But announcements do not necessarily imply that the goals would be achieved. For instance, it is said in a large part of the speech that there is to be focus on Agriculture and allied activities, Irrigation and Rural Development, and that an allocation of Rs. 2.83 lakh crores has been made for the year 2020-21. If this was to be so, the allocations to these sectors should have increased substantially. But that is not the case. Expenditure on Agriculture and Allied activities was to be Rs. 1.5 lakh crore in 2019-20 but what it has been Rs. 1.2 lakh crore (20 per cent short) now in 2020-21 it is slated to be Rs. 1.55 lakh crore. This year Rural Development spending is Rs. 1.43 lakh crore and next year it is going to be Rs. 1.45 lakh crore; almost static. Thus, there is no major step-up in these expenditures; indicating that these areas are not being accorded any special priority.

The Budget at a Glance lists expenditures on 116 major schemes of the government. Presumably these are the show pieces of government and should get substantial priority in terms of not only current expenditures but in the coming year. Unfortunately, this is not visible. In many cases expenditures in the current year (2019-20) are less than what was budgeted for. Like, in the case of Green Revolution, White Revolution, Blue Revolution, Pradhan Mantri Krishi Sichai Yojana, PMJAY Ayushman Bharat and Pradhan Mantri Gram SadakYojana. The implication is that the targets could not be fulfilled.

In many cases, the allocation for 2020-21 is the same or even less than the allocation in 2019-20. In other words, adjusted for inflation, the allocation is less than in the current year. For example, in the case of MGNREGS, Swachh Bharat Mission (Urban), Swachh Bharat Mission (Gramin), National Health Mission, Jobs and Skill Development, PMJAY-Ayushman Bharat and AMRUT and Smart Cities Mission. The implication is that for these schemes, a lower priority is being accorded even though they are presented as flagship schemes.

Macro Aspects of the Budget

The Budget is first a macro exercise and then a micro one. Hence it is important to analyse the overall numbers of revenues, expenditures and deficits. If the macro is not right, the specific sectoral targets may also not be achieved. For instance, if tax resources are short, there will be cut back in expenditures or the deficit will rise. This has happened in both 2018-19 and 2019-20.

The Budget estimate for 2019-20 for revenue was Rs. 24.6 lakh crores but the Revised estimate shows Rs. 21.6 lakh crores, a shortfall of Rs. 3 lakh crores or about 12 per cent. Collections of all taxes are less than what was projected last year. So, expenditures had to be cut back. Given that private consumption has been adversely impacted and investment rate has continued to fall, it was expected that the government expenditures would be given a boost. But that was also cut back from the budgeted figure and that aggravated the demand problem. In 2020-21 too, if the rate of growth of the economy continues to fall, revenues will be less and expenditures may again have to be curtailed.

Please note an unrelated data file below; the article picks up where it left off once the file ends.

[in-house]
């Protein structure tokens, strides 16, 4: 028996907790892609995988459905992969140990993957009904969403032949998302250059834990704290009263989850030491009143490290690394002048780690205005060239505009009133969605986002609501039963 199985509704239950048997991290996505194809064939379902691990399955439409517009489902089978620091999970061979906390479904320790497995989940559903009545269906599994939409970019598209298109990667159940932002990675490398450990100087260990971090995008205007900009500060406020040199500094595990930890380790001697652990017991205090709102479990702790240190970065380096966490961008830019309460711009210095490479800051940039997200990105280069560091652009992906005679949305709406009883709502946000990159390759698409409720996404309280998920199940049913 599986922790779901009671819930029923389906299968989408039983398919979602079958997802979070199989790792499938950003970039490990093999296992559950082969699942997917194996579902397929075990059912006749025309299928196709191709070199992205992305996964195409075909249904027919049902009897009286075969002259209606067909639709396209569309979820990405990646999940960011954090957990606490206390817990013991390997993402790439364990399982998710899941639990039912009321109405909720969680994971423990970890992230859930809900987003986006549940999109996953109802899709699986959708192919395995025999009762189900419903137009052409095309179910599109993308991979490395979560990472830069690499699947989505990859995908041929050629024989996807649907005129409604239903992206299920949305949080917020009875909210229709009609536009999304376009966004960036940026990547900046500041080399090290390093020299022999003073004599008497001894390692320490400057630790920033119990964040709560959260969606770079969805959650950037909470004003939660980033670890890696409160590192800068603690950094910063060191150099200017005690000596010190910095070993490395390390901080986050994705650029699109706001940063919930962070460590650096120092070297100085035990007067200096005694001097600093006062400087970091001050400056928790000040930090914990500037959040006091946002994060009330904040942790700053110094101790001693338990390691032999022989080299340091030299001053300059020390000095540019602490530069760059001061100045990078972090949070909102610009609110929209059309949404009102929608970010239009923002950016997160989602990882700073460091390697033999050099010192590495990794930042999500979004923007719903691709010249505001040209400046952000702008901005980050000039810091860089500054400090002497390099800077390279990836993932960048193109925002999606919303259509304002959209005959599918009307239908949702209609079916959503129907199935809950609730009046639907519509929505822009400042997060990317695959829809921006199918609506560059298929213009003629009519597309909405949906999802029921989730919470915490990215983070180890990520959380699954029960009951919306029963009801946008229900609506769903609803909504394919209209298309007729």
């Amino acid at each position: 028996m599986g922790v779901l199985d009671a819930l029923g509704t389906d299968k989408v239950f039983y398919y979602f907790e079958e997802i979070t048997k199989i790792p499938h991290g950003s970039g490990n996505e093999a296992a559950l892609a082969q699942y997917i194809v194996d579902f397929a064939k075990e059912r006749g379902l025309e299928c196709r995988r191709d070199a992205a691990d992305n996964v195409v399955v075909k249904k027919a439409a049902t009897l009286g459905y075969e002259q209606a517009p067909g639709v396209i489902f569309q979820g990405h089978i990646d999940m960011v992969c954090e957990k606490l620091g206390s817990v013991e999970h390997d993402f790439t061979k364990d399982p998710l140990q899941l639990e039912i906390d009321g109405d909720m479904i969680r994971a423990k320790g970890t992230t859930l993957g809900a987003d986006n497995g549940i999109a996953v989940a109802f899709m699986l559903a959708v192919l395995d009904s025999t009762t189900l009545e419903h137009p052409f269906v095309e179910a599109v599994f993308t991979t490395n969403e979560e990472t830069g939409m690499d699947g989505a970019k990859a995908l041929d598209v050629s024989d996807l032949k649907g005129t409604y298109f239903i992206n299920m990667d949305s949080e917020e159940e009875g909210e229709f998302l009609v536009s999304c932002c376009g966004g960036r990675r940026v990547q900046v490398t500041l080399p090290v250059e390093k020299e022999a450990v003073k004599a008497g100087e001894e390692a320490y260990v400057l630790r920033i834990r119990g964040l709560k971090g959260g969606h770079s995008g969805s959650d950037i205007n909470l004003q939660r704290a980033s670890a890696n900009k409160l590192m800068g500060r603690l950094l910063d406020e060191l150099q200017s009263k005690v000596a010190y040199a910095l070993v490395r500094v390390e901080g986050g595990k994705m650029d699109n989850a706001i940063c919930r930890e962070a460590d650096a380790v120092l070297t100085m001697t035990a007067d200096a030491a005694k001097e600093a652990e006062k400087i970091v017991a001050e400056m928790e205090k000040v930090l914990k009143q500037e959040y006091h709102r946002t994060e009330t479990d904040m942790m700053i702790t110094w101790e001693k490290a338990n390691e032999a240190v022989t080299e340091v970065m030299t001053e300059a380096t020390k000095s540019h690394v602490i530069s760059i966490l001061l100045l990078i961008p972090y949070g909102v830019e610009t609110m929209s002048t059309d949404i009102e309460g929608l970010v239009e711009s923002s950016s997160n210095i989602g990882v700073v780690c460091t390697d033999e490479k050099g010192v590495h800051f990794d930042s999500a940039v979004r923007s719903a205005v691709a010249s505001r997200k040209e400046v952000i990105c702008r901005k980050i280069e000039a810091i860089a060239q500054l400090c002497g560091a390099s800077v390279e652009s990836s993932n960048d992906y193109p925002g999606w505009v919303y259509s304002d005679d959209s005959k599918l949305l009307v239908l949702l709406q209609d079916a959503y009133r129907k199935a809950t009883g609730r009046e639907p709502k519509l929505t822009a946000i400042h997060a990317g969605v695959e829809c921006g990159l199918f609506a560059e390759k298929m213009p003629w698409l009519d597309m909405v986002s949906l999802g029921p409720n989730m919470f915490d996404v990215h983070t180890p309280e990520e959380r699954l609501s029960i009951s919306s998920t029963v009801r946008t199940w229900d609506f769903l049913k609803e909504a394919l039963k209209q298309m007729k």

The government also garners resources from the Public Sector via the Internal and Extra Budgetary Resources (IEBR). The government’s dependence on this has been rising and that is also the case in 2019-20. From the Budget Estimate of Rs. 4.44 lakh crores it has gone up to Rs. 6.22 lakh crores in the revised estimates, a rise of 40 per cent. This strains the PSUs. Disinvestment can also be used to raise funds. For 2020-21 the disinvestment target has been raised from the revised estimate of Rs. 65,000 crores for 2019-20 to Rs. 2.1 lakh crores. LIC shares are to be sold as a big ticket item. Just like in 2019-20, will such a big target be achieved? There are many a slip between the cup and the lip. The government also got extra funds from the reserves of the RBI and this could happen again. If these targets are not achieved, there will be further slippage.

Why is it important to achieve a turn around? Every one per cent rate of growth means Rs. 2 lakh crores. So if growth falters due to acts of omission and commission in the macro aspects of the Budget, that would be the loss of incomes and a large part of that would be lost by the marginalised sections of society. So, even if allocations to these sections are increased by a few thousand crores here and there, they would lose much more due to the infirmities in the macro aspects of the Budget.

How can the Budget help increase demand in the economy which will then result in increased capacity utilisation in industry which will in turn spur investment levels and lead to higher rates of growth? The government can increase expenditures and deficits to boost demand in the economy.

For a given resource collection, if the expenditures are increased in the Budget, the deficit rises. Similarly, for given expenditures, if taxes are reduced, the deficit would rise. Thus, the choice is either tax cut or increase in expenditures. Both lead to an increase in the deficit.